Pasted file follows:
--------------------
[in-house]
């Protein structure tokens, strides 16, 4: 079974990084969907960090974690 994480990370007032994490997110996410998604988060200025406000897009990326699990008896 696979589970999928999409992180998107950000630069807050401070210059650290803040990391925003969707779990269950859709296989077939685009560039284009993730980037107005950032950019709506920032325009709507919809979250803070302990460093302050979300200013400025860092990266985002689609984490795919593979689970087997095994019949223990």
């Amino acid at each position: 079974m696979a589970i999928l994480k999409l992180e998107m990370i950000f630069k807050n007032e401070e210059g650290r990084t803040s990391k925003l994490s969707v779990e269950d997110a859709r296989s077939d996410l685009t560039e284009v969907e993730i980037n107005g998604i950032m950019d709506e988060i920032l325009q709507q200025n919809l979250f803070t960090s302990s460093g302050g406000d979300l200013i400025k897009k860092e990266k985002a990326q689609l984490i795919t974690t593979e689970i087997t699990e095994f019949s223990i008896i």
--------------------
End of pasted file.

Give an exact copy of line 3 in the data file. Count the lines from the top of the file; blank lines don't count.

């Amino acid at each position: 079974m696979a589970i999928l994480k999409l992180e998107m990370i950000f630069k807050n007032e401070e210059g650290r990084t803040s990391k925003l994490s969707v779990e269950d997110a859709r296989s077939d996410l685009t560039e284009v969907e993730i980037n107005g998604i950032m950019d709506e988060i920032l325009q709507q200025n919809l979250f803070t960090s302990s460093g302050g406000d979300l200013i400025k897009k860092e990266k985002a990326q689609l984490i795919t974690t593979e689970i087997t699990e095994f019949s223990i008896i």